Explaining Self-Assessment Tax Returns – Do You Need to File One?

The world of taxes and self-assessment can be a confusing realm for many individuals. HMRC has specific rules for different situations, making it challenging to determine whether you need to file a self-assessment tax return. In this blog, we will provide a comprehensive guide to help you understand if you fall under the category of taxpayers who need to file a self-assessment return and also if you need the help of an accountant or not.

What is a Self-Assessment Tax Return?

A self-assessment tax return is a method used by HMRC to collect Income Tax on income that is not taxed at the source, such as income from self-employment, rental properties, or investments. If HMRC sends you a ‘notice to file,’ it means you must complete a self-assessment tax return.

Who Needs to File a Self-Assessment Tax Return?

As a general rule, anyone who receives income that is not taxed at the source needs to complete a self-assessment tax return. This includes:


  • Sole traders and self-employed individuals.
  • Partner in business partnership.
  • Landlords with rental income.
  • Individuals receiving income from abroad.
  • Tips and commission.
  • High earners (earning over £150,000).
  • Income from savings, investments and dividends.

Specific Situations Requiring Self-Assessment

Specific Situations Requiring Self-Assessment
If you earned more than £1,000 from sources other than salary, pension, or savings, you need to file a self-assessment return. This applies to freelancers and certain contractors too.
Company Directors
Company directors must file a personal self-assessment tax return, separate from the company tax return. It includes providing details of earnings, benefits and dividends related to the directorship.
Partnerships must have a nominated partner responsible for the partnership’s tax records. Both the partnership and the individual partners need to file separate self-assessment tax returns.
If you receive rental income from any property, even if it’s just a room or parking space, you might need to file a self-assessment return. You need to declare all taxable income and can deduct certain allowable expenses from rental income.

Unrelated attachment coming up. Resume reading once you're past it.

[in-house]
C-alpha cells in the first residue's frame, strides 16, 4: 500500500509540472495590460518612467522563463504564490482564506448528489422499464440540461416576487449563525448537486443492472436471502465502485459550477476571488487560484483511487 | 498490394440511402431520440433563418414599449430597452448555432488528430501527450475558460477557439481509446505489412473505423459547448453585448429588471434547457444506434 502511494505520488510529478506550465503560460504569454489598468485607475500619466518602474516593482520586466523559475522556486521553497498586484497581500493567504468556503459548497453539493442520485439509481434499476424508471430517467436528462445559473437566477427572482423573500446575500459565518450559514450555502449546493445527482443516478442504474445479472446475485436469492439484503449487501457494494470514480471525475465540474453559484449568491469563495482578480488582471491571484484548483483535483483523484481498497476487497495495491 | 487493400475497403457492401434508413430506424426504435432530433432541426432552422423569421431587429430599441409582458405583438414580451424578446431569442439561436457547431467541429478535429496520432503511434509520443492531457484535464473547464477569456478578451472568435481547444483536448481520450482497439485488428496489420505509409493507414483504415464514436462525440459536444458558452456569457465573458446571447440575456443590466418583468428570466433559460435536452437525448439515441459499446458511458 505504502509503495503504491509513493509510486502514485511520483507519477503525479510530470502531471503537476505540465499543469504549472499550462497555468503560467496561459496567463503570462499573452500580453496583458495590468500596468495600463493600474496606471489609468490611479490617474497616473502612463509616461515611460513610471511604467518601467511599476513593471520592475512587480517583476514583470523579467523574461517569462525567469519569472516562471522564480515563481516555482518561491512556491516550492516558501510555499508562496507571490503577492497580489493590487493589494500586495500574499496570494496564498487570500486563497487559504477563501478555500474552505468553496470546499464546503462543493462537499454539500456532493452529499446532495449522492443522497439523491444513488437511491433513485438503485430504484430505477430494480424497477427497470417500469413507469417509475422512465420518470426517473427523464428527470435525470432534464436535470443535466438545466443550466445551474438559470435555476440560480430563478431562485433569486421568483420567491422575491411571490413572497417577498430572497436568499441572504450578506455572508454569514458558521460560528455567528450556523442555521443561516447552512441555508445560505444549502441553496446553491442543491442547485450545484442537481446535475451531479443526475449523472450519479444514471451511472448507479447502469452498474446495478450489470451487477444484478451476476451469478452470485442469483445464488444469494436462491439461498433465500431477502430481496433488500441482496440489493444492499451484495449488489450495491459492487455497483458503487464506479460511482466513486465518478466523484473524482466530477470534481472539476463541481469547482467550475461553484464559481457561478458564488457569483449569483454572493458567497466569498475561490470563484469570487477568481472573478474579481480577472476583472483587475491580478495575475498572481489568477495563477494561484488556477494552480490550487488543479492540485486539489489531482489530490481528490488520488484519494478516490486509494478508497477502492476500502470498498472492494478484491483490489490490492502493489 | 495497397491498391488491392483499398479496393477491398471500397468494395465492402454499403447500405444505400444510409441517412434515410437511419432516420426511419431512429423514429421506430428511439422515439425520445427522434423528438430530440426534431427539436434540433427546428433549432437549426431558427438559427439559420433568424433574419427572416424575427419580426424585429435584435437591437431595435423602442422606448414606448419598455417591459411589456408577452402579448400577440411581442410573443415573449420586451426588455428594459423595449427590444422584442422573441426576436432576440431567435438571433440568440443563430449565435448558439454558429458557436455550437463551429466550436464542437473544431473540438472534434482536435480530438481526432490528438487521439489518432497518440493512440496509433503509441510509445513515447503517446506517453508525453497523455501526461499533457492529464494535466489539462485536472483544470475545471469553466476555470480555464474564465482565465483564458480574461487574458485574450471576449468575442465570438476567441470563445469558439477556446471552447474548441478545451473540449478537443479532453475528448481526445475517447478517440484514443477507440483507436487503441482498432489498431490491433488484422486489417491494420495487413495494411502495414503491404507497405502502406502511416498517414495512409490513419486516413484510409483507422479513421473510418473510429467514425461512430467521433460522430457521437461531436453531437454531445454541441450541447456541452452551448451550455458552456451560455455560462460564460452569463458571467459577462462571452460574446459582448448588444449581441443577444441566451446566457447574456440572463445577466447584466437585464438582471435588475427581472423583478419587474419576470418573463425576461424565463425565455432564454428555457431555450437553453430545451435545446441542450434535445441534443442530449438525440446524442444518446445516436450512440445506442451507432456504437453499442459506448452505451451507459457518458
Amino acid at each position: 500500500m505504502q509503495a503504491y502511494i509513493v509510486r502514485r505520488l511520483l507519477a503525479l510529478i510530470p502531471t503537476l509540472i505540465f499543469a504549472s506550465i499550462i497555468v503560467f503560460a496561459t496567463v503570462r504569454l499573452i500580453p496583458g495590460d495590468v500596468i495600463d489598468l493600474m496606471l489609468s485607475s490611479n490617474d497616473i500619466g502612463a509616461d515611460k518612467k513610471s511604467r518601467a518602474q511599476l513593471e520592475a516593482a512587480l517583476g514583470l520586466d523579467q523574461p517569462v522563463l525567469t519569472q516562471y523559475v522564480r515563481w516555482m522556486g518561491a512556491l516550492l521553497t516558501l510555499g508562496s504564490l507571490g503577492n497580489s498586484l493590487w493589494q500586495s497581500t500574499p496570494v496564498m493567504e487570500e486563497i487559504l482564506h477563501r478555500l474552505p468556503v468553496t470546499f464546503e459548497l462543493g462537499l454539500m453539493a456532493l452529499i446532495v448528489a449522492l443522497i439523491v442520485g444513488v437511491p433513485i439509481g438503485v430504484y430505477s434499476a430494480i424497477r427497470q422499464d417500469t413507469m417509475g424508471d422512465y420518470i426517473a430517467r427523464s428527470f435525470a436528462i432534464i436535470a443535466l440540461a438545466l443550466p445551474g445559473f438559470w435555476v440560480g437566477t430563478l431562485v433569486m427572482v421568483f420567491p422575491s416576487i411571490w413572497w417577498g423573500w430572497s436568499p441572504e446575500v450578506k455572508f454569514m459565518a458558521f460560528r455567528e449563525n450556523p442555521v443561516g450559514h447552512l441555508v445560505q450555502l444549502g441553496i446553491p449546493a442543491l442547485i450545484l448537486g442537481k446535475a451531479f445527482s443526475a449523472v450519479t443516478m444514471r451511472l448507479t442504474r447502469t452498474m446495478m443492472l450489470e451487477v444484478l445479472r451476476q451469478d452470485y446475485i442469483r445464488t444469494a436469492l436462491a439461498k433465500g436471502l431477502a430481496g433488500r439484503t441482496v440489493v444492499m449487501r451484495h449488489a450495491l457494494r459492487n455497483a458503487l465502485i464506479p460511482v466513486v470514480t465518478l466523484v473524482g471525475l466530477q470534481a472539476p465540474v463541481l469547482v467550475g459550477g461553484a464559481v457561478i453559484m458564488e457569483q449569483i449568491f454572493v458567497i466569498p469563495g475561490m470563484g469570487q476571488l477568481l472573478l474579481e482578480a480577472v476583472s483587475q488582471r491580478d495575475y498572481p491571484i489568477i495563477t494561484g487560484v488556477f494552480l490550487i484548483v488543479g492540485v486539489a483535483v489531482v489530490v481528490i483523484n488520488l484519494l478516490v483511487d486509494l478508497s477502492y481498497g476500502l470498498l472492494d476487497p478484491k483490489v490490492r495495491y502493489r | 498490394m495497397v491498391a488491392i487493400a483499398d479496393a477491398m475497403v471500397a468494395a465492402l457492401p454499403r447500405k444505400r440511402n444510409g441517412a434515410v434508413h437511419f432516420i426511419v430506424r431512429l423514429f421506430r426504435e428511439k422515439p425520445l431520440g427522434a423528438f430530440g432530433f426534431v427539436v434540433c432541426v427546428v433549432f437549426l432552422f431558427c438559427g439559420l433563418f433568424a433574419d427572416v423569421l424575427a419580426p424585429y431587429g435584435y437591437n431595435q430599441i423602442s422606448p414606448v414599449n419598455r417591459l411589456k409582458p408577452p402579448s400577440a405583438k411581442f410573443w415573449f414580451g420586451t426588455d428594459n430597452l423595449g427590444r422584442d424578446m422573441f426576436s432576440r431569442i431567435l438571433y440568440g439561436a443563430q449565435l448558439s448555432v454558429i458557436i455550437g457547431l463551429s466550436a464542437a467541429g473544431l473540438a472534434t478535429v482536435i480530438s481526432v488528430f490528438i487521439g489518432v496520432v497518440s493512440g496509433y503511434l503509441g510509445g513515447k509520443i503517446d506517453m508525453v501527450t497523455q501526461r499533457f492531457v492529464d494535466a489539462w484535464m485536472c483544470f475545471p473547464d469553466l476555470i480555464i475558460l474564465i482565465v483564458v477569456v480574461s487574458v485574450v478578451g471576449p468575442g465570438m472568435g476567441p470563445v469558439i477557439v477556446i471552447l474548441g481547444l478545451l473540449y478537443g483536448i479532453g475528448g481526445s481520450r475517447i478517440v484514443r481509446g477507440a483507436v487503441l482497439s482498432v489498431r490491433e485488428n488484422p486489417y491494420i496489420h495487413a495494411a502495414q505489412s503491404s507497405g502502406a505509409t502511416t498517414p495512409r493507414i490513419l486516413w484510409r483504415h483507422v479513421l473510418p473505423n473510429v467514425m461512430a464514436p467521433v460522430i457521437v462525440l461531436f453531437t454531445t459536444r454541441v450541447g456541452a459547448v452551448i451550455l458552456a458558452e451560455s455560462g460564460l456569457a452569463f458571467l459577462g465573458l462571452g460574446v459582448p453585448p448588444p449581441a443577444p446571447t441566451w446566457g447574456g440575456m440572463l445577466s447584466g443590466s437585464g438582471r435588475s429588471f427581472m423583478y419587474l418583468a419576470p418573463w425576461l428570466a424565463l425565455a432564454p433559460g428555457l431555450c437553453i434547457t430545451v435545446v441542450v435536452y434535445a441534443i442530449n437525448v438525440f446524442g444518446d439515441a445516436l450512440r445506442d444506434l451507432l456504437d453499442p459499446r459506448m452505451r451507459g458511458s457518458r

High Earners
Individuals earning over £150,000 annually must file a self-assessment tax return. Adjusted net income and changes in Personal Allowance must be considered for accurate tax calculations.
Foreign Income
Individuals with income from abroad, like overseas property rental, foreign investments, or wages from working abroad, may need to pay tax on that income and file a self-assessment return.
Gig Economy Workers
Gig workers, being responsible for their own tax and National Insurance, must file a self-assessment tax return to report their income.
Important Deadlines
The deadline for filing a self-assessment tax return is 31st October for paper declarations and 31st January for online filings. Missing the deadline can result in penalties from HMRC, so it’s essential to be prepared ahead of time.

Navigating self-assessment tax returns can be challenging, but understanding your tax obligations is crucial to avoid penalties and comply with HMRC regulations. If you find yourself unsure about your tax situation, seeking the help of a self assessment accountant is invaluable. Interface Accountants can provide expert guidance, ensuring you file accurate and timely self-assessment tax returns.